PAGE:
The religious minority have long-sought safe passage across the border to the holy site.
India and Pakistan agreed Thursday to go forward with a new border crossing and route for Sikh pilgrims to visit a holy temple in Pakistan — a rare vision of cooperation after tensions flared over a decades-long Kashmir dispute.
The meeting was the first between the nuclear-armed foes since a dog fight between their warplanes over the Himalayan region last month led to the downing of an Indian aircraft and the capture of its pilot, who has since been returned home.
"Both sides held detailed and constructive discussions," the two countries said in a joint statement, after their officials met Thursday at the Wagah checkpoint on their border to work out details of the crossing and the route.
The talks were cordial and another meeting of technical experts is planned for next week, they said, adding that both sides had agreed to work toward soon making the route operational.
The Sikh minority community in India's northern state of Punjab and elsewhere has long sought easier access to the temple in Kartarpur, a village just over the border in Muslim-majority Pakistan. The Kartarpur Corridor border crossing was first proposed in 1999 by the prime ministers of Pakistan and India, Nawaz Sharif and Atal Bihari Vajpayee, respectively, as part of the Delhi–Lahore Bus diplomacy.
Many Sikhs see Pakistan as the place where their religion began: its founder, Guru Nanak, was born in 1469 in a small village near the eastern Pakistani city of Lahore.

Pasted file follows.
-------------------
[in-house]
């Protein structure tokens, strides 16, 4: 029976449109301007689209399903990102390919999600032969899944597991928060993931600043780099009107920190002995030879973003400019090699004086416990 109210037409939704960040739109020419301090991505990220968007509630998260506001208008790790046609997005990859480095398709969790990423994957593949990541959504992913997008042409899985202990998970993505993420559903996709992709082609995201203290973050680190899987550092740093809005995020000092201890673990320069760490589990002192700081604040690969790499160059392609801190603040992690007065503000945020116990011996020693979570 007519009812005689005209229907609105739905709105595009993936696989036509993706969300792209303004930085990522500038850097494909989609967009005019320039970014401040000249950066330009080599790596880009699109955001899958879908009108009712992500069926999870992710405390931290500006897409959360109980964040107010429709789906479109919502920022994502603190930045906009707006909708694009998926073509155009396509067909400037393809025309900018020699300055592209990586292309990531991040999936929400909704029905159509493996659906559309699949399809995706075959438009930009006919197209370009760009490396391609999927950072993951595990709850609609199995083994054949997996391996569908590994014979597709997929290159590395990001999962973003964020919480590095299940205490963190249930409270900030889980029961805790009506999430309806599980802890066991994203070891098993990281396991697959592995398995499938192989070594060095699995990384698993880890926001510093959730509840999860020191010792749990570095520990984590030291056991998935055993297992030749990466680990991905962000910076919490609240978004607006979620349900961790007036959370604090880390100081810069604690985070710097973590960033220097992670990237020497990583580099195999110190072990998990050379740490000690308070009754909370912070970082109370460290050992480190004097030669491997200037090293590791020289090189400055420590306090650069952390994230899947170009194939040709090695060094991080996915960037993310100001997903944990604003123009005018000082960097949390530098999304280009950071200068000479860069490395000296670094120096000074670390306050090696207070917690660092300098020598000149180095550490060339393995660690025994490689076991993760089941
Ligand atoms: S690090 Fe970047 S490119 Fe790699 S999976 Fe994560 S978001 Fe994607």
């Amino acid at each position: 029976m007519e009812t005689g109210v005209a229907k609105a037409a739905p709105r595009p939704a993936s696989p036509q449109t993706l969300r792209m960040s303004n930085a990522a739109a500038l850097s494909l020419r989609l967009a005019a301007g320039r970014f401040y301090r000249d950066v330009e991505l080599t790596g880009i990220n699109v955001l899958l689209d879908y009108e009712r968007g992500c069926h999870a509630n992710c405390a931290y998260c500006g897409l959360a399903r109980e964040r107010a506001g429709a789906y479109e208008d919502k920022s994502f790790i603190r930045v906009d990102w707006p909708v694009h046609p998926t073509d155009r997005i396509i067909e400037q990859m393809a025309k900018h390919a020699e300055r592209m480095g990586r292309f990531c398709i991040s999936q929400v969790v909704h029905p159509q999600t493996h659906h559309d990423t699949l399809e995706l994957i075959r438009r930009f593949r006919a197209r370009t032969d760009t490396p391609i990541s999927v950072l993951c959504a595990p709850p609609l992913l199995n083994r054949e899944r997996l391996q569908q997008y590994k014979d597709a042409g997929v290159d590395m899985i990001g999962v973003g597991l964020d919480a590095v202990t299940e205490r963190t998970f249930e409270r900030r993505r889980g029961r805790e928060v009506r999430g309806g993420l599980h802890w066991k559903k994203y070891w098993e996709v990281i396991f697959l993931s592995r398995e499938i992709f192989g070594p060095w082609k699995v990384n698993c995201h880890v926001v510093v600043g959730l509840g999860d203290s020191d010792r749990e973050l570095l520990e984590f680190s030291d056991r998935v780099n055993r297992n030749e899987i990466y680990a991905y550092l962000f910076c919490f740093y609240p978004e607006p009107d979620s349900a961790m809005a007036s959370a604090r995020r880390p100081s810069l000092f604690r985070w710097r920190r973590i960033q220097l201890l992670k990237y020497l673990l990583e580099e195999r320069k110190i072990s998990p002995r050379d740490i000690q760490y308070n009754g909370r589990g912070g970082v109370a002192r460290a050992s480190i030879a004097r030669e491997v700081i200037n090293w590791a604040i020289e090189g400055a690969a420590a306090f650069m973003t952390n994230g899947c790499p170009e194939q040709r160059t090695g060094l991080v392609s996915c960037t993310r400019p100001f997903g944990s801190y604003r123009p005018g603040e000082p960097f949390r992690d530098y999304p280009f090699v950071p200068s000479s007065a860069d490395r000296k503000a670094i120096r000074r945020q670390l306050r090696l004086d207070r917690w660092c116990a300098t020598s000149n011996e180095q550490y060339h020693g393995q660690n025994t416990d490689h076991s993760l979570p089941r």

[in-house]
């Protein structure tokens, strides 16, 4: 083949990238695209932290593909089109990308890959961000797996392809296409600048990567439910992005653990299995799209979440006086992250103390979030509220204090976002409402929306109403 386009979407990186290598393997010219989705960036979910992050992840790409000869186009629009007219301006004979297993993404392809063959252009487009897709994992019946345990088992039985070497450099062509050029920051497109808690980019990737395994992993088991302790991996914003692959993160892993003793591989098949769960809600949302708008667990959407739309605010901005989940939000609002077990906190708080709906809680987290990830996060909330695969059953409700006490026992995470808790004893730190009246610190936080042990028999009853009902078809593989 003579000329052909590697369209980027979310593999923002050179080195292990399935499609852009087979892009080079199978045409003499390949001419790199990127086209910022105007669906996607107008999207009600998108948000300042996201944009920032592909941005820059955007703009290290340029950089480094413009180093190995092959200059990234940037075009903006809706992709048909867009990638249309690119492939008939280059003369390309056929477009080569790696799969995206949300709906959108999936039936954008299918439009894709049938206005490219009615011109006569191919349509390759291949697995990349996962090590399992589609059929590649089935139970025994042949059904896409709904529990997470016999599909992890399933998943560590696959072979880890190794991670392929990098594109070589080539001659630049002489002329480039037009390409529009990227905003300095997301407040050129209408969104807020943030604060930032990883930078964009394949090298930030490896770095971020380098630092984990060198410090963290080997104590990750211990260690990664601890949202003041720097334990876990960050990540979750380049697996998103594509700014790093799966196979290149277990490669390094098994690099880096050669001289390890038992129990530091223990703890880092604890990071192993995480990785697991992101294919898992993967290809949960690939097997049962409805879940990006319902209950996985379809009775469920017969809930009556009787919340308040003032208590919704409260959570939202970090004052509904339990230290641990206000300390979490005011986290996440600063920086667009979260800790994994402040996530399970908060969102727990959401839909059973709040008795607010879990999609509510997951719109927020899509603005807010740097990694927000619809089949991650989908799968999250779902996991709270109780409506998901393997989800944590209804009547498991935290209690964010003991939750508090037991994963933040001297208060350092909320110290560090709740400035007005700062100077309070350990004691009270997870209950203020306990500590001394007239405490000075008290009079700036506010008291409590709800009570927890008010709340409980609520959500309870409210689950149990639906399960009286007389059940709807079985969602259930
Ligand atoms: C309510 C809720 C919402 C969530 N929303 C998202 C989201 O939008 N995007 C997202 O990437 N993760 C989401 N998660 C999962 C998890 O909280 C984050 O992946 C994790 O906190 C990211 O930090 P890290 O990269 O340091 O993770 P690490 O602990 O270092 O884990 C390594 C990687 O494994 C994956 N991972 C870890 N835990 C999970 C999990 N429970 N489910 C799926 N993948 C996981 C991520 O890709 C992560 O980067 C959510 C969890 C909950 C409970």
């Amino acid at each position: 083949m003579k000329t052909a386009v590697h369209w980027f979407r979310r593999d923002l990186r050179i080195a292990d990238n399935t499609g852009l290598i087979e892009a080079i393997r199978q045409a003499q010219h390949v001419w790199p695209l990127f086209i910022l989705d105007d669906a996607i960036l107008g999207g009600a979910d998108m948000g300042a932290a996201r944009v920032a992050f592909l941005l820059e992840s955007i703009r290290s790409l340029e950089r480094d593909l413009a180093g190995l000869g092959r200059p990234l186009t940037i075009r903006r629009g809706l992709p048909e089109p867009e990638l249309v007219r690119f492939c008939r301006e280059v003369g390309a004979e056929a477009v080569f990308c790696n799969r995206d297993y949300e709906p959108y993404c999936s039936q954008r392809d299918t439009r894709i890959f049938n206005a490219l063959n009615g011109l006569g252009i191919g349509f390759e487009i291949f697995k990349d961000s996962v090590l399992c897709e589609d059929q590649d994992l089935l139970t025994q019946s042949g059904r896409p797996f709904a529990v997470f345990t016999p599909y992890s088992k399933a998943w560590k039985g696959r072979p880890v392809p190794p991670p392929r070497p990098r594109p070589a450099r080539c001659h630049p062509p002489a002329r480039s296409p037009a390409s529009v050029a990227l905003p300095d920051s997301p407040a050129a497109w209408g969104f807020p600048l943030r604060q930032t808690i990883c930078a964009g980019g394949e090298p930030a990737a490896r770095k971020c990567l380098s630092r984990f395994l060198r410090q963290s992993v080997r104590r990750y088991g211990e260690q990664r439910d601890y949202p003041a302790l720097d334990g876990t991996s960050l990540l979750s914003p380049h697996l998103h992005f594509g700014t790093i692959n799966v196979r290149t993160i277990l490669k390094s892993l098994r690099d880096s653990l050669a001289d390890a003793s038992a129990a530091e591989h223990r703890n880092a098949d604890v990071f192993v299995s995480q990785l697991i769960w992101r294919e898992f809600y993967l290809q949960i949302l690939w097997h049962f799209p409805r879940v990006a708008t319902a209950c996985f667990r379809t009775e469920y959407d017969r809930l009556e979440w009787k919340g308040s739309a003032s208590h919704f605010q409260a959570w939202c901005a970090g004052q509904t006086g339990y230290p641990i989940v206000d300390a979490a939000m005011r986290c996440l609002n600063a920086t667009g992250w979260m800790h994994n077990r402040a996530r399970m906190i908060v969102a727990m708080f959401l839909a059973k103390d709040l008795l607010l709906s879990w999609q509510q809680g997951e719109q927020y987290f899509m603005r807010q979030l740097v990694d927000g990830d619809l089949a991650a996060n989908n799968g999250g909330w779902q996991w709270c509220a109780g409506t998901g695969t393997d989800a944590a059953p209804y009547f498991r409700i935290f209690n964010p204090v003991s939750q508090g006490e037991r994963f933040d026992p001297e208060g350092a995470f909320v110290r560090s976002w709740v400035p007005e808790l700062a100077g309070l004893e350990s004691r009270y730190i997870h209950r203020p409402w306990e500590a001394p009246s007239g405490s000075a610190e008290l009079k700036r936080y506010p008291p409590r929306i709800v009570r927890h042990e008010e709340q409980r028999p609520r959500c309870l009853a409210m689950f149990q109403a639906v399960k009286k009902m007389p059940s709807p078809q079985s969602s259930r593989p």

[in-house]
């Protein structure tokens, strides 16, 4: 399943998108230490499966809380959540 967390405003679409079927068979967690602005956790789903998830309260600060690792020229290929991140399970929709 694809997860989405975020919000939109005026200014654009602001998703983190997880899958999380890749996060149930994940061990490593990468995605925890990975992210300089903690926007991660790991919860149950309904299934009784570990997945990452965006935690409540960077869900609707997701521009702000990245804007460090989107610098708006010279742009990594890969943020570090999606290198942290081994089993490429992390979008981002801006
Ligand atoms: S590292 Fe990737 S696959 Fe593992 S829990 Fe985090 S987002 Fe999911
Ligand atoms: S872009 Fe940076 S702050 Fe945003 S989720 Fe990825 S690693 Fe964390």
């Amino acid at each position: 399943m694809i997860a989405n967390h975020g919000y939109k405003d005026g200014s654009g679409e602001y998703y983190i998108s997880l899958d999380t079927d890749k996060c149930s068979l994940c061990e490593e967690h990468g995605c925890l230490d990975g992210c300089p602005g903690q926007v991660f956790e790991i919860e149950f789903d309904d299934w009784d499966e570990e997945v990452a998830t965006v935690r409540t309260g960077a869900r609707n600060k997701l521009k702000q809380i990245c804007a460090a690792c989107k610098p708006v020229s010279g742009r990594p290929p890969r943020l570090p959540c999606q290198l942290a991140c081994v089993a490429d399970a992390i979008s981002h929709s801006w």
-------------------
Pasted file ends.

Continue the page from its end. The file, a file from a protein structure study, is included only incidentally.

But to get there, travelers must first secure hard-to-get visas, travel to Lahore or some other major Pakistani city and then drive to the village 2 1/2 miles from the Indian border.
This week's talks follow up on an agreement the two neighbors struck last year to open a new route, the Kartarpur corridor, giving the pilgrims direct and visa-free access to the holy site that will be fenced off.
The arch rivals have said they shot down each other's fighter jets late last month, after tension escalated following a claim of responsibility by a Pakistan-based militant group for the deadliest attack in Kashmir's 30-year-long insurgency that killed at least 40 Indian paramilitary police.
Kashmir is a strategic region with glaciers and freshwater sources that provide water and electricity to around a billion people in India, while Pakistan relies heavily on its glacial waters for its agricultural sector.
“With a growing population and increased need for electricity, India has looked to the region to develop more hydro facilities,” Shawn Snow wrote for The Diplomat. “Pakistan fears that India may divert water necessary for irrigation, and use water as a weapon against Pakistan.”
Insurgency rose in Kashmir in 1987 after an election held in the India-controlled Jammu and Kashmir, strengthened the standing of the pro-independence insurgency. The election by the Indian government, said to have been rigged, led to a series of protests which resulted in the Indian army's deployment to Kashmir in 1989.
Since the 1990s, Indian troops have greatly increased military attacks on the insurgencies.